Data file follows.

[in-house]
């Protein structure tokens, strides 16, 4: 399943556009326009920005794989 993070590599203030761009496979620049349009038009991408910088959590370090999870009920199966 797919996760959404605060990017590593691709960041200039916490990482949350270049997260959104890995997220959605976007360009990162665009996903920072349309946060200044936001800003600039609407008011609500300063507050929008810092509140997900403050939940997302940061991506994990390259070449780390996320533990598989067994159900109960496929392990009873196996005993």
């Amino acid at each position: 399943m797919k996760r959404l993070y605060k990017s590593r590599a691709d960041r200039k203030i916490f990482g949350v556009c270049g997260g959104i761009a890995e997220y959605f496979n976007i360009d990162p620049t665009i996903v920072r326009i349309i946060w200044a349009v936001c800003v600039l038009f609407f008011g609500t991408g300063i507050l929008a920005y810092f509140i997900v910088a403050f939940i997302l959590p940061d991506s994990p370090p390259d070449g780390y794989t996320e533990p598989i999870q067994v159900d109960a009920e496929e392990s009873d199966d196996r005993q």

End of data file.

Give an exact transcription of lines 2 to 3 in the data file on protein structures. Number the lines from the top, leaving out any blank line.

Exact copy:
């Protein structure tokens, strides 16, 4: 399943556009326009920005794989 993070590599203030761009496979620049349009038009991408910088959590370090999870009920199966 797919996760959404605060990017590593691709960041200039916490990482949350270049997260959104890995997220959605976007360009990162665009996903920072349309946060200044936001800003600039609407008011609500300063507050929008810092509140997900403050939940997302940061991506994990390259070449780390996320533990598989067994159900109960496929392990009873196996005993």
């Amino acid at each position: 399943m797919k996760r959404l993070y605060k990017s590593r590599a691709d960041r200039k203030i916490f990482g949350v556009c270049g997260g959104i761009a890995e997220y959605f496979n976007i360009d990162p620049t665009i996903v920072r326009i349309i946060w200044a349009v936001c800003v600039l038009f609407f008011g609500t991408g300063i507050l929008a920005y810092f509140i997900v910088a403050f939940i997302l959590p940061d991506s994990p370090p390259d070449g780390y794989t996320e533990p598989i999870q067994v159900d109960a009920e496929e392990s009873d199966d196996r005993q």